Internship program offers disaster relief

Melissa Brown

While many students spend their summers building their resumes as interns, the tragedies and destruction following the April 27 tornado provided UA students with unique opportunities for internships not normally available.

More than 70 students are participating in the Disaster Relief Internship Program throughout the summer at various relief agencies like Temporary Emergency Services, Project Team-Up, Project Blessings and the City of Tuscaloosa Planning and Development Offices.

The local organizations utilizing the interns do not normally hire interns, so this summer’s opportunities are exceptional, Program Coordinator William McCracken said.

“Most of the agencies we are working with do not typically have interns. For the most part, the internships exist because of the storm,” McCracken said. “Interns’ duties range from managing volunteers in warehouses to handling communications and marketing needs.”

Henry Joe, a senior majoring in international studies, already had summer plans when the tornadoes hit.

“I had already been accepted to a different summer internship, but it wasn’t to start until June 20,” Joe said. “[After the tornado] I walked to the intersection of 15th Street and McFarland as soon as I could, and saw things I pray I will never see again. Over the course of the next few days, my sense of shock quickly gave way to a profound desire to help this town and give back to it’s people.”

Joe offered his time to the Disaster Relief Internship Program and was placed as a warehouse floor supervisor at Temporary Emergency Services. His people and decision-making skills were put to the test, Joe said, as he learned a newfound sense of patience.

According to Faculty Director Norman Baldwin, DRIP interns are not just running errands and getting coffee, but being placed in management positions like Joe.

“We’re putting students in very responsible jobs – they’re not just sorting clothes and unloading trucks,” he said. “They’re directing warehouses, giving out aid to people that have lost everything.”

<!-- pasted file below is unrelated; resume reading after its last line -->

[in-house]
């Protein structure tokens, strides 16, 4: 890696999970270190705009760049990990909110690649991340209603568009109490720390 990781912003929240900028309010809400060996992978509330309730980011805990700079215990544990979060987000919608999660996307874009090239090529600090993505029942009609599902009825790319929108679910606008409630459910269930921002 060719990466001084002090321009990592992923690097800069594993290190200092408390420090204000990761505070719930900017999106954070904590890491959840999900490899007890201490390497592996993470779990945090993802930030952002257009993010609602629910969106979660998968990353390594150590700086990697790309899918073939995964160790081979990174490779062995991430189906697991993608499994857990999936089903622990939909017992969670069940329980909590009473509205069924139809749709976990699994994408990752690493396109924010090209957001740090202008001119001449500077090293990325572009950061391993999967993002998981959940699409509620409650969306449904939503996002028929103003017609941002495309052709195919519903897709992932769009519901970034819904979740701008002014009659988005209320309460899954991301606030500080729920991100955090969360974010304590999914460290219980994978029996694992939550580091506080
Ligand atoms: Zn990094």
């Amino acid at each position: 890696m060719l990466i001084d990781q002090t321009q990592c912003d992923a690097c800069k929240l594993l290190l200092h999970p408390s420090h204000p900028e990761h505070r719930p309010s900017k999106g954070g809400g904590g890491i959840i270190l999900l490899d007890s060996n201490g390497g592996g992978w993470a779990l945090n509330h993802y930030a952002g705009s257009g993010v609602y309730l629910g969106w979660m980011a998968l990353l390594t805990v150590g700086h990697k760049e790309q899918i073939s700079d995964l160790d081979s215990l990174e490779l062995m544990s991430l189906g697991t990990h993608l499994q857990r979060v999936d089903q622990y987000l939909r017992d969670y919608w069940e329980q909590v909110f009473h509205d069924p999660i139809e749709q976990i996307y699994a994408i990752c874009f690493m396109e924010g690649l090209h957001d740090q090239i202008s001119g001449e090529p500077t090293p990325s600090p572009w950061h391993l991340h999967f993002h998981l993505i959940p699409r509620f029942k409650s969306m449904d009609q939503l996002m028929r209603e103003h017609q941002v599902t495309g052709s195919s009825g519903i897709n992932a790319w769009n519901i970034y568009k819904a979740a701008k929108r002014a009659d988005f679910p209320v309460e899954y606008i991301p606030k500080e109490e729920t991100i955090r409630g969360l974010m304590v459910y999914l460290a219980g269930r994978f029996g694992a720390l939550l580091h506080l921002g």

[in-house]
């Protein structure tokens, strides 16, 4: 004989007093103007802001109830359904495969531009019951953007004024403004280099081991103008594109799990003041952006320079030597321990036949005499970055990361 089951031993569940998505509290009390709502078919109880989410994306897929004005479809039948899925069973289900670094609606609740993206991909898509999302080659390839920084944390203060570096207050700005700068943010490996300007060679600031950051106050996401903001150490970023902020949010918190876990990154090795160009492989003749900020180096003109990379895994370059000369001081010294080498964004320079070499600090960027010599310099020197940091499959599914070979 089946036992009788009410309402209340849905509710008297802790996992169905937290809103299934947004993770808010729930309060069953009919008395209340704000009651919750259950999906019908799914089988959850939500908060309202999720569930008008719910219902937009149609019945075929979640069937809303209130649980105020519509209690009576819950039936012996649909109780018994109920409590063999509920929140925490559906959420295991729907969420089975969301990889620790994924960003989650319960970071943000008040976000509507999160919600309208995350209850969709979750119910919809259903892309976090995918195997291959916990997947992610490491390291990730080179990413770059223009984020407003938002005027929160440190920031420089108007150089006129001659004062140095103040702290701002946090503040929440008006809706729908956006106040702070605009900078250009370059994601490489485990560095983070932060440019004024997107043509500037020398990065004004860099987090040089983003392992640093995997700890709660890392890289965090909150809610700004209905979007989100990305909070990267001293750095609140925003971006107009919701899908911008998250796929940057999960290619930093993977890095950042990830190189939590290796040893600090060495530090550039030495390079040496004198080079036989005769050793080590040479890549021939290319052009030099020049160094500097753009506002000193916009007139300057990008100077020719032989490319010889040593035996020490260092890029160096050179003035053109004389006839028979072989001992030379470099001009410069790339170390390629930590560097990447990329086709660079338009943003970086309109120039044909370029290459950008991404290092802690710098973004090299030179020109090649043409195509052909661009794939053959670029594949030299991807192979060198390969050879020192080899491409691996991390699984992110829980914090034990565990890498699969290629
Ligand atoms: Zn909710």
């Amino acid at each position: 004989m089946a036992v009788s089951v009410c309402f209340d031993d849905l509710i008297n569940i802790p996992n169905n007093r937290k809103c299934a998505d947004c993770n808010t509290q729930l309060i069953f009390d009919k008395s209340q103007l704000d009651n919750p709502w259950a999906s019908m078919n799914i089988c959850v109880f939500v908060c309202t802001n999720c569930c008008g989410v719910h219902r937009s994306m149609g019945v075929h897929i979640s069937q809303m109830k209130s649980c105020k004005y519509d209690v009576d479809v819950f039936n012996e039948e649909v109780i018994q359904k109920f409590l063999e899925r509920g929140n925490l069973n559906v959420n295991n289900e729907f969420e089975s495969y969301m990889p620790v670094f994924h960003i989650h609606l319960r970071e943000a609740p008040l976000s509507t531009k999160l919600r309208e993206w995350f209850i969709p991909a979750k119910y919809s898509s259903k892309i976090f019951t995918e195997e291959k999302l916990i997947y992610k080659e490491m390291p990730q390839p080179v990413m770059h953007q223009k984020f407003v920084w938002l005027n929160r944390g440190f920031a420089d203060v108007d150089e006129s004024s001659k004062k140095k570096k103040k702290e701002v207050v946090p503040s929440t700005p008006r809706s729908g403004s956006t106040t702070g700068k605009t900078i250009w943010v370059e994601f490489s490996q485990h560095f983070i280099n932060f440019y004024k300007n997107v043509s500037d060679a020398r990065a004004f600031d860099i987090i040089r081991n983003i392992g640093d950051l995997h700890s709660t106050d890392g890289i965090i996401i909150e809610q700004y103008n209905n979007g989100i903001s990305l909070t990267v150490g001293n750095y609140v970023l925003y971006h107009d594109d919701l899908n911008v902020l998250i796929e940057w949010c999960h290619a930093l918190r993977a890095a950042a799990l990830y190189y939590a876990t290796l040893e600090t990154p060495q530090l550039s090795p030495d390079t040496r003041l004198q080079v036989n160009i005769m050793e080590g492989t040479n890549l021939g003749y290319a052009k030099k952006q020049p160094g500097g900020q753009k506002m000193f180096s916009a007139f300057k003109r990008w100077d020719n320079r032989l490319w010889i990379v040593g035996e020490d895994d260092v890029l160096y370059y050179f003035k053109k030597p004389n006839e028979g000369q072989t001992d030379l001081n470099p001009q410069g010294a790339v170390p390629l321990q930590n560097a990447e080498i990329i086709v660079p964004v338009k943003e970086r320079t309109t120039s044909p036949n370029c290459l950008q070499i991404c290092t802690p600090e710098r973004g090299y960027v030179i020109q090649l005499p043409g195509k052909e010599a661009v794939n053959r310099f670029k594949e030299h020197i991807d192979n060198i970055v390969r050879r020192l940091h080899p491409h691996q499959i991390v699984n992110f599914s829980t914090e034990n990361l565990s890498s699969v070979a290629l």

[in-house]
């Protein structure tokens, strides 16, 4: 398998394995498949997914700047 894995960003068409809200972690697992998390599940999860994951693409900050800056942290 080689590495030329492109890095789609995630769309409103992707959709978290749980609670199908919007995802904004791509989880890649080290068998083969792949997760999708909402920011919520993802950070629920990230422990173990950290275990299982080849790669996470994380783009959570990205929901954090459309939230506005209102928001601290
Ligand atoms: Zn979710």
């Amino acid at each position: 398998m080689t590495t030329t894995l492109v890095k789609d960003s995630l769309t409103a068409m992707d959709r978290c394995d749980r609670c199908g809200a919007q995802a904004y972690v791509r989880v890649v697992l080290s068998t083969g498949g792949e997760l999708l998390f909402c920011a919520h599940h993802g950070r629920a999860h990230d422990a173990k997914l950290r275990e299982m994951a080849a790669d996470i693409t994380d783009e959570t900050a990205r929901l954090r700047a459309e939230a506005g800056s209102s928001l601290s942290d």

For students returning to Tuscaloosa at the end of the summer or for the fall, there will still be opportunities available.

“We have students that are in internships for Summer 1 that are finishing up, and we need students to replace them. I think the community needs it,” Baldwin said.

While most DRIP interns are working on a volunteer basis, there is opportunity for academic credit. According to Baldwin, students will work around 150 hours and then finish their experience with an academic exercise like a term paper that will relate their internship to their academic pursuits.

Whether simply volunteering or furthering one’s education, Baldwin said she believes any students interested should take part.

“It’s just a wonderful opportunity to serve and help rebuild Tuscaloosa and receive academic credit while doing it,” Baldwin said. “It’s learning by doing something that is fundamentally good and really needed.”

For Joe, the program provided much more than just academic credit and work experience.

“The people who came to the warehouse to receive supplies had every reason to be dejected and filled with a sense of hopelessness, yet they remained steadfastly upbeat about their plight,” Joe said. “Hearing their stories gave me a new perspective on the important things in life and reaffirmed my belief that the people of this state are some of the toughest in the world.”

 

 

Interested in DRIP? Contact [email protected] to express your interest. Please include a resume with your email.